Monday, July 20, 2020

Erica Waters

Erica Waters grew up in the pine woods of rural Florida, though she now resides in Nashville, Tennessee. She has a Master’s degree in English and works as a university writing tutor. When she’s not writing books, you can find her hanging out with her two dogs, Nutmeg and Luna, and forgetting to practice her banjo. Ghost Wood Song is her debut novel. Her second book, The River Has Teeth, will be published in 2021.

My Q&A with the author:

How much work does your title do to take readers into the story?

Ghost Wood Song is not an obvious, literal title; rather, it is meant to be evocative—to convey the book’s eerie atmosphere and hint at its forest setting. For me, the title is like the sound of a bow on a fiddle’s strings, one that raises the hair on your neck. I think the title, especially as it is illustrated on the book’s cover, prepares the reader for the atmosphere of the book they are about to open. At least that’s the hope!

What's in a name?

My main character, Shady Grove, is named after an old Appalachian ballad by the same name. My favorite version is Doc Watson’s—when I heard it on vinyl for the first time, it gave me chill bumps. “Shady Grove” is a song that is simultaneously sweet and a little eerie, filled with longing and a desire for beauty and connection, as well as a sense of loss and incompleteness. It’s a perfect name for my main character, a bluegrass fiddler who is grieving for the father she lost and straining toward meaningful relationships in the present.

Do you find it harder to write beginnings or endings? Which do you change more?

Beginnings are much harder for me than endings because I rarely start in the right place. I generally don’t plot or plan my books before writing. I find a thread and I follow where it leads, which means that by the time I finish, the beginning sometimes doesn’t really belong in the book. But by the time I reach the last 25% of the novel, I am propelled toward its natural conclusion. I rarely have to rewrite the end of a book.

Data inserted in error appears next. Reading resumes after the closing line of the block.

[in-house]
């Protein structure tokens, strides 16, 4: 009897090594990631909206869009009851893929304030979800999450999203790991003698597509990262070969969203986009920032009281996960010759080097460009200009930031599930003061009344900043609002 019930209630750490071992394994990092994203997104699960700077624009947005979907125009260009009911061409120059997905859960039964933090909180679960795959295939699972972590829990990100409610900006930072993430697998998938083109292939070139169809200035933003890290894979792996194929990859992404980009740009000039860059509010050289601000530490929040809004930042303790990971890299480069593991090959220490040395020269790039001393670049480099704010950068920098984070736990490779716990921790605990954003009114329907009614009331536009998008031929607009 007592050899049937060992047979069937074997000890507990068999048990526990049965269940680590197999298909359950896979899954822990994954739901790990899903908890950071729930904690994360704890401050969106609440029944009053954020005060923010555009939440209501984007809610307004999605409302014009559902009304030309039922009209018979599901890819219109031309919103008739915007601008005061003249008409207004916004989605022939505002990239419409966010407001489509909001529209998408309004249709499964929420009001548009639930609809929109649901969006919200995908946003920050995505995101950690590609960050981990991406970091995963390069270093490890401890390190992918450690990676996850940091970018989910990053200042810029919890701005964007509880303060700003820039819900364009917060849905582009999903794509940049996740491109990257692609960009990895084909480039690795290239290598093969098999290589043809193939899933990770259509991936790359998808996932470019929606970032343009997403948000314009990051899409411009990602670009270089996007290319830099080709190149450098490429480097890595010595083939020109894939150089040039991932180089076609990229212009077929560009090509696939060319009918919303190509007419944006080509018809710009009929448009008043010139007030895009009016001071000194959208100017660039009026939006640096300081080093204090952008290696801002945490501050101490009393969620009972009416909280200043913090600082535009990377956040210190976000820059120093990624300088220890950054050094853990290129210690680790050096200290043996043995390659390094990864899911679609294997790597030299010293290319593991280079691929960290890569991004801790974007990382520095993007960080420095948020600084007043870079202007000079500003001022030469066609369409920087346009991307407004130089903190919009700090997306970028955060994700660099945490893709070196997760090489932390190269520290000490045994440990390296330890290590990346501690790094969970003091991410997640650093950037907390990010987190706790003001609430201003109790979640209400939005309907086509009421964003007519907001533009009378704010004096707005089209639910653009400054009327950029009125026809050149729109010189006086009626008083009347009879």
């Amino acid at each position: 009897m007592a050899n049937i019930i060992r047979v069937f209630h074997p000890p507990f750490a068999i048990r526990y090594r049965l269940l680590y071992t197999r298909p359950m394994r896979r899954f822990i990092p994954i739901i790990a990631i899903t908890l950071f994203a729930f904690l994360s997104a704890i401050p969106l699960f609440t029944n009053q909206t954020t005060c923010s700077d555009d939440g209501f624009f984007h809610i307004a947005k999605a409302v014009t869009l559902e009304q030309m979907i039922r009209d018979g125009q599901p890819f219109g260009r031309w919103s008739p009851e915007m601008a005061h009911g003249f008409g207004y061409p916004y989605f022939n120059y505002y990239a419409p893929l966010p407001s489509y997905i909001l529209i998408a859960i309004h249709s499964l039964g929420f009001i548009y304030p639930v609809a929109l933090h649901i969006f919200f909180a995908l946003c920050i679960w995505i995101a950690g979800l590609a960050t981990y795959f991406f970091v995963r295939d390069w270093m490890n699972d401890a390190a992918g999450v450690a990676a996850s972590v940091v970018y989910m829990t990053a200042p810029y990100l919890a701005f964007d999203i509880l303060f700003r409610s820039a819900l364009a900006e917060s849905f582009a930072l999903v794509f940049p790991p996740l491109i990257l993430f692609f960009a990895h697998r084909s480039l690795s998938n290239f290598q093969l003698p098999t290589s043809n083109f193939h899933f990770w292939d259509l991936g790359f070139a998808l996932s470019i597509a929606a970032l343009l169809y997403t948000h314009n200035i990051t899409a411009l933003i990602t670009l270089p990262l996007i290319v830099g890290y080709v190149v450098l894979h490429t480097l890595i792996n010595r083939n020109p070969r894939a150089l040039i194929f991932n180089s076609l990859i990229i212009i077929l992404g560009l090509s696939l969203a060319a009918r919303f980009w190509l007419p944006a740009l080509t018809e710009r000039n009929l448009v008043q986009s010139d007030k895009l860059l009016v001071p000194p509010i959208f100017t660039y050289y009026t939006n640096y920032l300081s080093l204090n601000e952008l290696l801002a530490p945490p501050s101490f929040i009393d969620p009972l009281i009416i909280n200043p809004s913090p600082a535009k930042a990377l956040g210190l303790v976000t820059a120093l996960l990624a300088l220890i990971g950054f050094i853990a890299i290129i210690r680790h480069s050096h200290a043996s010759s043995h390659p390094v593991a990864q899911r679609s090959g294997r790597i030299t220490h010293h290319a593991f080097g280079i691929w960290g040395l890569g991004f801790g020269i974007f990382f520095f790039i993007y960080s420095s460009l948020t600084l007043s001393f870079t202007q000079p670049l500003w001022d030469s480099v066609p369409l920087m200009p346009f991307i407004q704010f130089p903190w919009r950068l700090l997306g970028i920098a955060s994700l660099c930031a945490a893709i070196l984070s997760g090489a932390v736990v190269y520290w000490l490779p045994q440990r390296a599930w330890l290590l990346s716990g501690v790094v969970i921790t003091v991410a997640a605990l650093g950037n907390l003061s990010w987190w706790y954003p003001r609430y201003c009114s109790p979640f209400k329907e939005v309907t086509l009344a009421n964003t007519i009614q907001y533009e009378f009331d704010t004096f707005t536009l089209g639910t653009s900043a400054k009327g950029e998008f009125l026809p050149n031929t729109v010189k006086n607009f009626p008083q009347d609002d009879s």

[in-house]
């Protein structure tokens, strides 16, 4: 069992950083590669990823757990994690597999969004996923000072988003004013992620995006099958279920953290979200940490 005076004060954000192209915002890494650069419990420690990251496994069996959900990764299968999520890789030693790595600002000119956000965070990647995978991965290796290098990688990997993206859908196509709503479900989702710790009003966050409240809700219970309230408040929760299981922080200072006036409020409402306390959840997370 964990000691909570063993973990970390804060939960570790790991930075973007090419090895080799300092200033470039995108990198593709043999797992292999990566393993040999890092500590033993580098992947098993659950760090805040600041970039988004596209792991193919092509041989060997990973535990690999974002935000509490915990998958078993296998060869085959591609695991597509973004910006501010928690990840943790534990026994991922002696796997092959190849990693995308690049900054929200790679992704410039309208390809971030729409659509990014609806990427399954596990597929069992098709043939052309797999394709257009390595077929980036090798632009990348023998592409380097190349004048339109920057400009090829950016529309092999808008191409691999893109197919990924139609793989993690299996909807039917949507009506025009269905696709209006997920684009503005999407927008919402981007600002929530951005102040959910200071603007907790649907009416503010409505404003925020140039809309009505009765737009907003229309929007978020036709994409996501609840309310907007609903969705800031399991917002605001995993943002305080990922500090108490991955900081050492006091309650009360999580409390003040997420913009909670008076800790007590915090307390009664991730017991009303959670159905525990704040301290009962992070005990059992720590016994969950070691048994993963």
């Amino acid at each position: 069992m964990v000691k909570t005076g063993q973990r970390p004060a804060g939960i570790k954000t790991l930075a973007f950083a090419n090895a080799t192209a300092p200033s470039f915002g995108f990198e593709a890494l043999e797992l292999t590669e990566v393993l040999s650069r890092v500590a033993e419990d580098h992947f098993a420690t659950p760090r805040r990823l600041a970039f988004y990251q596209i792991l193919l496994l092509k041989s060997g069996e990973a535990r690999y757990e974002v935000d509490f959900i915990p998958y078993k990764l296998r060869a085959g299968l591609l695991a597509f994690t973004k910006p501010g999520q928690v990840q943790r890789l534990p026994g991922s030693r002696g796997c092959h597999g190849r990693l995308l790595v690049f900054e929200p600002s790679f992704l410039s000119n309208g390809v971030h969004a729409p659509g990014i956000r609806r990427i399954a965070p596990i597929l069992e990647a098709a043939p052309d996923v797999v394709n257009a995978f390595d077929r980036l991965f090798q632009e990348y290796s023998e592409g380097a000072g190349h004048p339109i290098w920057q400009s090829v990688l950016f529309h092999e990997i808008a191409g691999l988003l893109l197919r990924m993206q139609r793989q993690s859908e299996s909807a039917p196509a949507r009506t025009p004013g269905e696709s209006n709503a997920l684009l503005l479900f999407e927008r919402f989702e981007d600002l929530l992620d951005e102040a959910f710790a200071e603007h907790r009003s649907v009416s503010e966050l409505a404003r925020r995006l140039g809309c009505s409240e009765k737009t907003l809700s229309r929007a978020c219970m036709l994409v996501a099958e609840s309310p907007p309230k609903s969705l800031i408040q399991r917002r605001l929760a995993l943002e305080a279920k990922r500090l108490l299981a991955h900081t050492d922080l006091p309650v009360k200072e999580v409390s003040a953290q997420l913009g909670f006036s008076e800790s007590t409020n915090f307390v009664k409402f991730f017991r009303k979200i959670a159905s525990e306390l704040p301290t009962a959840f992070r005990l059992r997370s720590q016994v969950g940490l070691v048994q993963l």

Do you see much of yourself in your characters? Do they have any connection to your personality, or are they a world apart?

I think there’s a bit of me in most of the characters I write—my strengths and weaknesses, my hopes and fears. Shady Grove, the protagonist of Ghost Wood Song, has my earnestness and sense of loyalty. Sarah has the same mile-high personal boundaries as me, and Orlando has my wonder and curiosity. Even characters who are my polar opposites have little pieces of my personality or personal experiences inside them.

What non-literary inspirations have influenced your writing?

Music has been an enormous influence for me, especially folk, bluegrass, and classic country. Music helps me figure out the mood and themes of my books and often serves as a way into the supernatural elements of my writing.

I am also an aspiring naturalist, so the natural world is always a big part of what I write. I’m inspired by landscapes, native plant life, and animals, as well as the less obvious citizens of our world: moss, mushrooms, insects, and snails.
Visit Erica Waters's website.

--Marshal Zeringue